Nechung Dorje Drayang Ling Monastery has an important place in Tibetan history as the seat of Nechung, the State Oracle of Tibet.
The original Nechung Monastery lies just below Drepung, four miles west of Lhasa, the nation’s capital.
The reestablished monastery in exile is in Dharamsala, Himachal Pradesh, India.
There are three Nechung centers in the United States — New York, San Francisco, and Hawaii.
Nechung’s roots must be traced back to the 8th century AD, during the reign of King Trisong Deutsan, to understand its significance in Buddhist culture and Tibetan history.
At the time, the Indian Buddhist master Guru Padmasambhava appointed Pehar to be Protector of Tibet and Buddhism at the temple of Samye.
A small temple was built by Trisong Deutsan’s son, Mune Tsanpo, at the present site of Nechung Monastery in Lhasa site.
Ba Pelyang became its first abbot and an image of the goddess Tara was brought from Samye to this monastery, aptly named at the time to be “Nechung Yulo Ko” (the small pureland of Tara).
At that time, Samye, Tibet's first monastic institute, was known as Nechen (the Larger place), and at Nechung (the Smaller place) was a shrine dedicated to Pehar.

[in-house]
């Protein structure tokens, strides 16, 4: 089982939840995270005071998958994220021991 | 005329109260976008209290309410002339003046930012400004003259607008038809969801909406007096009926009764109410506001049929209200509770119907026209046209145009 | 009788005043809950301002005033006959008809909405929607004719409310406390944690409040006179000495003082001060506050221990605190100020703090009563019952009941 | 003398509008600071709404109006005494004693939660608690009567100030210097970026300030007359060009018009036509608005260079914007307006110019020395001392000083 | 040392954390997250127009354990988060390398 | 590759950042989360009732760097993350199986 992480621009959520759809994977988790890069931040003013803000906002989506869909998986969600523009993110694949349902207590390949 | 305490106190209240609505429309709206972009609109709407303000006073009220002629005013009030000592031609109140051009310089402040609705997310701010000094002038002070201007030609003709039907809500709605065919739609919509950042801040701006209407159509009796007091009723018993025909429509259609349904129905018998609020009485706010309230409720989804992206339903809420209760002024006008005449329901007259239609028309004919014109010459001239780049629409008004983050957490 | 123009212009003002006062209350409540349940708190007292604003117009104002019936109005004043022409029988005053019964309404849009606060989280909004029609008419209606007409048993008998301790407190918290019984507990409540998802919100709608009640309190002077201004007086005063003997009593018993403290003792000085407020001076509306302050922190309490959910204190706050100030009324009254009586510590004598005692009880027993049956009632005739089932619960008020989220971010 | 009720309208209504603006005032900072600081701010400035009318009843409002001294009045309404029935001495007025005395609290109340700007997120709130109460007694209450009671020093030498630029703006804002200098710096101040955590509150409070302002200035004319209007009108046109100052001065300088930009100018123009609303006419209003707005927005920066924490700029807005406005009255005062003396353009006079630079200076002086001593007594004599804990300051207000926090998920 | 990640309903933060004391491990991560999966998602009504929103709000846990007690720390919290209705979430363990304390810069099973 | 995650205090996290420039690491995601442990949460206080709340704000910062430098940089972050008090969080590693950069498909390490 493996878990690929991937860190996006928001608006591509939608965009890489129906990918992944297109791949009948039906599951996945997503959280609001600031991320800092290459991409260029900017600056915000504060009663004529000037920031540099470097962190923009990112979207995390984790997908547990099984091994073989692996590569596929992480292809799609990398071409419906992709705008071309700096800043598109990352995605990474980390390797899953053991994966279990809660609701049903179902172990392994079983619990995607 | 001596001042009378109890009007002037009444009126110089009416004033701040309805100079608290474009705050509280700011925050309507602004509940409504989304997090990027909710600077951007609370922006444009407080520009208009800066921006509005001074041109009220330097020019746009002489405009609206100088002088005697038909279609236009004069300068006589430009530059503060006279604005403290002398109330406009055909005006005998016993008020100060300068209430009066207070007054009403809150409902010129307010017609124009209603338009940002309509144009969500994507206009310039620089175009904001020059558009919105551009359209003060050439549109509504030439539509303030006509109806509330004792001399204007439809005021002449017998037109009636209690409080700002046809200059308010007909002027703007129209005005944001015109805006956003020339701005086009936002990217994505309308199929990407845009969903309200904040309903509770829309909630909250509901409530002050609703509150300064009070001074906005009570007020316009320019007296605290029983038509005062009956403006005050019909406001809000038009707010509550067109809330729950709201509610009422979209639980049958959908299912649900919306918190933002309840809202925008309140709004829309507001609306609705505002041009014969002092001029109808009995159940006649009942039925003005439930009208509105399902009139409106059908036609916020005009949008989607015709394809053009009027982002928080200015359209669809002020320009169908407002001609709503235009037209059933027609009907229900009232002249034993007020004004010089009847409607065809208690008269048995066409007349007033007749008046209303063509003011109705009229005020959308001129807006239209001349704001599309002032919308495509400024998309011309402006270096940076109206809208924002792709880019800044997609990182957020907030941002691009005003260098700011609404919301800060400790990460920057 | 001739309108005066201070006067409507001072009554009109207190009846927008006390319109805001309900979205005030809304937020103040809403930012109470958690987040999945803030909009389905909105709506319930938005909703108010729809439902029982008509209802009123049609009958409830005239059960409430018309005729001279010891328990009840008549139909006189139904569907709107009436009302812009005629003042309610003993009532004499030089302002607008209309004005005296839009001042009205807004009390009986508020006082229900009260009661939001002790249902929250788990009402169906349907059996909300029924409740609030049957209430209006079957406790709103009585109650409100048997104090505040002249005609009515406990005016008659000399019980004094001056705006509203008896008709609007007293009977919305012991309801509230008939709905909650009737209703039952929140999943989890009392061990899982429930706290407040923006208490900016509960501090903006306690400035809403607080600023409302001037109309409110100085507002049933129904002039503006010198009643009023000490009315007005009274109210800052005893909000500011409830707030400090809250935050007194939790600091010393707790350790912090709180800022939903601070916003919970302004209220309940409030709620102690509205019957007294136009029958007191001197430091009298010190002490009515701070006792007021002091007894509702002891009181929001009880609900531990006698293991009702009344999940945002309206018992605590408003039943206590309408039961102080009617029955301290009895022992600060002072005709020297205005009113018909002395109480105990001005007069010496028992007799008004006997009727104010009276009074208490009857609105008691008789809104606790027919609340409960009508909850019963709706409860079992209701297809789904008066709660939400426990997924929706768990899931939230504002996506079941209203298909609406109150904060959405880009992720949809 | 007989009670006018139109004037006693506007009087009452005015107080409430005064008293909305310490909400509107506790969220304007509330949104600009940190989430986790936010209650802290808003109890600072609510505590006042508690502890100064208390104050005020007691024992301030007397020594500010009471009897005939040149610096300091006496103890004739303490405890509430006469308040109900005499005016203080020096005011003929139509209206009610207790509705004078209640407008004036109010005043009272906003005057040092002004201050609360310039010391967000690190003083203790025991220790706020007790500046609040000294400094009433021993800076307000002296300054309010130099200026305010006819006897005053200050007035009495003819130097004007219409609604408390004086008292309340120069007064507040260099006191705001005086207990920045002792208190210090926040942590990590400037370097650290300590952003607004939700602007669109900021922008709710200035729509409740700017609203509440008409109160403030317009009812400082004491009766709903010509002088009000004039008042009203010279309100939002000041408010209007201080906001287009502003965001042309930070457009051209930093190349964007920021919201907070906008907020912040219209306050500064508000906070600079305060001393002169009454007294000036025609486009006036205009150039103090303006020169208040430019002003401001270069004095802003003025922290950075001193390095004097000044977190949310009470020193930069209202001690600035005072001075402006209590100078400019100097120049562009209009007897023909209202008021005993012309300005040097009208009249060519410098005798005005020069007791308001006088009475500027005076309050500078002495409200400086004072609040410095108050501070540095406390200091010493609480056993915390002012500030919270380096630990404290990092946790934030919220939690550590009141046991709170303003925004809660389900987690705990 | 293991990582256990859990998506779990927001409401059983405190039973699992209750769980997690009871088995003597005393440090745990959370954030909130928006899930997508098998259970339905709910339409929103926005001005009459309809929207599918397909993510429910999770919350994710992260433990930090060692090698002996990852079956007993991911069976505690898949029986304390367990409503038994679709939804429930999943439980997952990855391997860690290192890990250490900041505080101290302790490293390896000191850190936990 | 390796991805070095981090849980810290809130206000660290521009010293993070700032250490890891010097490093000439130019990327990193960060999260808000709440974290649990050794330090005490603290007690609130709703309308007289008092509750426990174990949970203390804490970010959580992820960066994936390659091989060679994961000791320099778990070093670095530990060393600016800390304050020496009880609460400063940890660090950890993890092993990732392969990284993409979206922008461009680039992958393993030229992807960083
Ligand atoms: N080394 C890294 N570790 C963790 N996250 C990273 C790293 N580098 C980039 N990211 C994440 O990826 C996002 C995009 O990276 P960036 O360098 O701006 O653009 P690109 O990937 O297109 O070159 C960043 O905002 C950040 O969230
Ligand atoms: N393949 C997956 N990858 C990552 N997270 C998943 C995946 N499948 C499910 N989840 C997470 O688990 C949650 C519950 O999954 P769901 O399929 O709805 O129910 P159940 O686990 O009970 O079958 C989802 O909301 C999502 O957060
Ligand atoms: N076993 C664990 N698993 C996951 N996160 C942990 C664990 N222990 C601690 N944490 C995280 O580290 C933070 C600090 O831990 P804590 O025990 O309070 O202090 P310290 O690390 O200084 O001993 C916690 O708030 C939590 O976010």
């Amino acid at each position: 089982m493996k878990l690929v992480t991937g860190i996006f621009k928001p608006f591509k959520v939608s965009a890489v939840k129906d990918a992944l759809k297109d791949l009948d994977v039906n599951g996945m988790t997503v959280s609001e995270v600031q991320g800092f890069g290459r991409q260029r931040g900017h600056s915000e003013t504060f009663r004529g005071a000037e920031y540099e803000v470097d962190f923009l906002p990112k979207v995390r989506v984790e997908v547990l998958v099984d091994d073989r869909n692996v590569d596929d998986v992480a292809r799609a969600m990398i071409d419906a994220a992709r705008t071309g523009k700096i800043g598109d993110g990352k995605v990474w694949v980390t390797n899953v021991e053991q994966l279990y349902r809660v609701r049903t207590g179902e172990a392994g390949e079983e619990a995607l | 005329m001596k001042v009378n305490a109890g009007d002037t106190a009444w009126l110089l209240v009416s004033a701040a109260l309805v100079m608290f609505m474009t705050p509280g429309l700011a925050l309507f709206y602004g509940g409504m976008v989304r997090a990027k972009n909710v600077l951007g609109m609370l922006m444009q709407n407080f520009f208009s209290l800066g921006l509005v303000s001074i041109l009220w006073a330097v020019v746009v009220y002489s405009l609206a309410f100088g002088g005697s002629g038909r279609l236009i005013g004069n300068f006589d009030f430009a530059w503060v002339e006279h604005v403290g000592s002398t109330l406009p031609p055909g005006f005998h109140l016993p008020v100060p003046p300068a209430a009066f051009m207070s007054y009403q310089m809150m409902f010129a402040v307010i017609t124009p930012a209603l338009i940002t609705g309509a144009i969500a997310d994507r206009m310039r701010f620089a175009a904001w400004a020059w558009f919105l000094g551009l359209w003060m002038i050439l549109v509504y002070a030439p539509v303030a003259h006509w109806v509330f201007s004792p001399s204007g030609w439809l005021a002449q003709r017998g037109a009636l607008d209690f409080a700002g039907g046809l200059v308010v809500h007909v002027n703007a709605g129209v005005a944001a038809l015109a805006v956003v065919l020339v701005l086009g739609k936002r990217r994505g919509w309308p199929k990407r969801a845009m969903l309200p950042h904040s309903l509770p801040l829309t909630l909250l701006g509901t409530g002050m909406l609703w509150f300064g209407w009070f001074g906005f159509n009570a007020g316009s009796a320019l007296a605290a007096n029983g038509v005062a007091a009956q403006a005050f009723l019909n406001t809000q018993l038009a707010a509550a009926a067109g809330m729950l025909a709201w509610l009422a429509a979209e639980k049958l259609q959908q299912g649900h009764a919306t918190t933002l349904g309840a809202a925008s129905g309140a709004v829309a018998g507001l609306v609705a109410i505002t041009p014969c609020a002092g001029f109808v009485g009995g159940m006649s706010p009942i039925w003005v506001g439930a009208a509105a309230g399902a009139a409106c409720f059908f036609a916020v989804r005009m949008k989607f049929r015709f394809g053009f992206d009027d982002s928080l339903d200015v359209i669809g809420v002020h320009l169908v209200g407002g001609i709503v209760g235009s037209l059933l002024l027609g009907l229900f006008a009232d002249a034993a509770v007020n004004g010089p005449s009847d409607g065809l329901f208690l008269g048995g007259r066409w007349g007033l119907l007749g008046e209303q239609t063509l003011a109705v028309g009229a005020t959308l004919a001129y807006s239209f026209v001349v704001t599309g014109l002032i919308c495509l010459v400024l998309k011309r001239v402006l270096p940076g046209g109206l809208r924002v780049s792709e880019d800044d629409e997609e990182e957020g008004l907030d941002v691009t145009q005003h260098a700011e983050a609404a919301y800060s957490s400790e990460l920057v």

In the 16th century, the 2nd Dalai Lama (1476-1542) established initial contact and developed a close relationship with Nechung as His personal protector.
The lineage of the Mediums was officially established at that time.
The monastery was rebuilt during the reign of the Great 5th Dalai Lama, Ngawang Lobsang Gyatso (1617-1682), who was also the principal architect of Nechung Monastery, and renamed it Nechung Dorje Drayang Ling (Immutable Place of Melodious Sound).
It was under His advice and guidance that Nechung was expanded in 1681 and completed in 1683 during the regency of Desi Sangye Gyatso.
The Great 5th designated the Nechung Oracle to be the chief protector of Tibet, its’ government and people; and responsible for peace and Harmony on earth. Since then, the monastery has remained the official abode of the State Oracle of Tibet.
The 5th Dalai Lama also composed Drayang-Ma (Melodic Chant), a text of self-generation practice and an invocation of the protector, which was incorporated into the monastic rites.
Other specialized prayers, rituals and training of many lineages were initiated into the monastery's practices and have been preserved until the present time.
The monastery shared a particularly special relationship with the Great 13th Dalai Lama, Thupten Gyatso (1876-1933), who relied on Nechung extensively.
The Nechung Protector therefore has been the main consultant dealing with the various spiritual and temporal matters of the Tibetan government and the succession of Dalai Lamas.